2011 global traffic off to a strong start – ACI

Monday, 21 March 2011 00:05 -     - {{hitsCtrl.values.hits}}

Airport Council International (ACI) member airports report total global passenger traffic growth of 7.1 percent in January 2011, with strong support from the international market (+7.8%) as well as good performance in the domestic sector (+6.5%).

Europe, the largest international market, registered 8.3 percent growth compared to January 2010 and Asia Pacific, the second largest, rose by 9 percent. Both had strong domestic travel as well, with Asia Pacific up by 11.2 percent and Europe by 6.6 percent. Latin America and Africa saw balanced growth in both markets, but with strongest expansion in domestic traffic (Africa +7.6%; Latin America +9.7%). The Middle East had total traffic growth of 8.6 percent. North America, the largest domestic market worldwide rose by 1.7 percent.

Freight traffic saw a similar pattern of strong Asia Pacific and European results, contributing to the global growth of 6.8 percent. The month on month averages indicate that the decline in freight traffic seen in Q3 has been replaced by a firming trend (see charts on the following pages). Asia Pacific’s international freight rose by 9 percent and domestic by 12 percent and Europe international increased by 11.4 percent. Latin America had the strongest increase in domestic traffic (+16%), whereas North America, the largest domestic market, remained flat (-0.8%).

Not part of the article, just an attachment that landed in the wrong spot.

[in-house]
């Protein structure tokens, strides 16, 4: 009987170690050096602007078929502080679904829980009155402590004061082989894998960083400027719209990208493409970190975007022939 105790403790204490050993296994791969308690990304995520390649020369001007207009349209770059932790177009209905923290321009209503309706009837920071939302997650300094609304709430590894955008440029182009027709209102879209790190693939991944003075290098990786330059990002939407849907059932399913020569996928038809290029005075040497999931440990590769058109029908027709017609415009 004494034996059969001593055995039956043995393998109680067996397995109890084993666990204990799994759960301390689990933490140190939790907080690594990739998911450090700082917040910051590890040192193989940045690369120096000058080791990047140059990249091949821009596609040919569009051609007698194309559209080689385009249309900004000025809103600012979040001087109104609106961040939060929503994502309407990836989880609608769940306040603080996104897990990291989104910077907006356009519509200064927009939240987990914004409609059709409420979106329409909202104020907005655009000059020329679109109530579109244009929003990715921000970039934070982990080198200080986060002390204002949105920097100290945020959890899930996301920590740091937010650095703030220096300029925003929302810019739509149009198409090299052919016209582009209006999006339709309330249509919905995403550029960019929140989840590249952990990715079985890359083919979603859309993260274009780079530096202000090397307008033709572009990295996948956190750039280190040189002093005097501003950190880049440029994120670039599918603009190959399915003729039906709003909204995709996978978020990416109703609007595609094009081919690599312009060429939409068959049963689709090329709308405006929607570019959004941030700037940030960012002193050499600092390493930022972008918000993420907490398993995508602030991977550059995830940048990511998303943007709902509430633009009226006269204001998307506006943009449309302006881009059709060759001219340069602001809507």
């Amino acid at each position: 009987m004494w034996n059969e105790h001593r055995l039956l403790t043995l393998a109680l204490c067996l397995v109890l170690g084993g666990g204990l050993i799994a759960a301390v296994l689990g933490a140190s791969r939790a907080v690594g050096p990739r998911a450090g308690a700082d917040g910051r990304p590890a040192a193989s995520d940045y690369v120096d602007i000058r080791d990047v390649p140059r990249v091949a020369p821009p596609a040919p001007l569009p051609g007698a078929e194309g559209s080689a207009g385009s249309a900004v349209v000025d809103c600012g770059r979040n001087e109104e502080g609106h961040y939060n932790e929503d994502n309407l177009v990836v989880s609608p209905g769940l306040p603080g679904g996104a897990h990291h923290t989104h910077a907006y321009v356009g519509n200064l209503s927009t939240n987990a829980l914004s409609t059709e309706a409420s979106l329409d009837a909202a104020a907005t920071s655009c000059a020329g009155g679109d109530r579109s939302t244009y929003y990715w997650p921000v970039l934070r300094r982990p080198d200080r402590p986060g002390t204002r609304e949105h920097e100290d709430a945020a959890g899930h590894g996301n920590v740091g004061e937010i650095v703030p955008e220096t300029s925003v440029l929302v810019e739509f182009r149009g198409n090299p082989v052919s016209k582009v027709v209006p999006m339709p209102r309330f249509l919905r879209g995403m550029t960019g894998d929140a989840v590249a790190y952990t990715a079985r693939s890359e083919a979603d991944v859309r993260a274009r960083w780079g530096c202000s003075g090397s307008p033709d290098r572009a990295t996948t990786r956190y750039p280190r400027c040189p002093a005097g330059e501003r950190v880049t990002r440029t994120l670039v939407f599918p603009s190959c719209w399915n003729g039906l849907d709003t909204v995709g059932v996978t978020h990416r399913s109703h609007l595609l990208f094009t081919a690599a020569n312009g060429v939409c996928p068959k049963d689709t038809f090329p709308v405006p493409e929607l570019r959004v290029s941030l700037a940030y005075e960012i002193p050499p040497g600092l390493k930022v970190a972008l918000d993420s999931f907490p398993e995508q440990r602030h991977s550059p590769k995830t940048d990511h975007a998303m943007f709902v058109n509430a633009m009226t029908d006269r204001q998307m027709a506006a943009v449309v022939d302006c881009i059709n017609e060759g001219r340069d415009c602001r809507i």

Angela Gittens, Director General of ACI World, speaking to over 200 delegates at ACI’s annual Airport Economics & Finance Conference in London this week, emphasized the implications of sustained traffic development for airports worldwide.

She said, “Traffic growth is clearly on the rise. Emerging markets are buoyant, and we also now see that mature markets are returning to real growth compared to the pre-crisis levels. Although all markets are not progressing at the same rate, the global imperative is clear: airports must prepare to handle twice as many passengers in just twenty years.

 “For capital-intensive infrastructure development, 20 years is a short time-frame to plan, finance and build new facilities to accommodate growth. Airports are taking action to maximise efficient use of current facilities, working closely with our airline and air navigation service partners to implement new technologies and agreed standards that streamline passenger and cargo handling processes as well as enhance airside operations.

That will not be sufficient to absorb twice as many arriving and departing passengers.”  Addressing the financing needs of airports, Gittens commented, “Future development is not without challenges. Against today’s backdrop of cautious investors and tight financial markets, airports must also meet short-term demands for profitability in an increasingly entrepreneurial environment. They must pay back their long-term debt while keeping a focus on future expansion needs. At the same time, airports must contend with short-term shifts in airline schedules and frequencies and compete fiercely with other airports for new routes and air services. That is why we also call on civil aviation authorities to ensure that their regulatory framework allows greater inherent flexibility in terms of economic policies and oversight.   “We need the ability to shape solutions in a commercial setting, which is better suited to today’s aviation business environment. Partner collaboration across the system opens the way for service quality improvements as well as the industry stability that attracts long term investment.”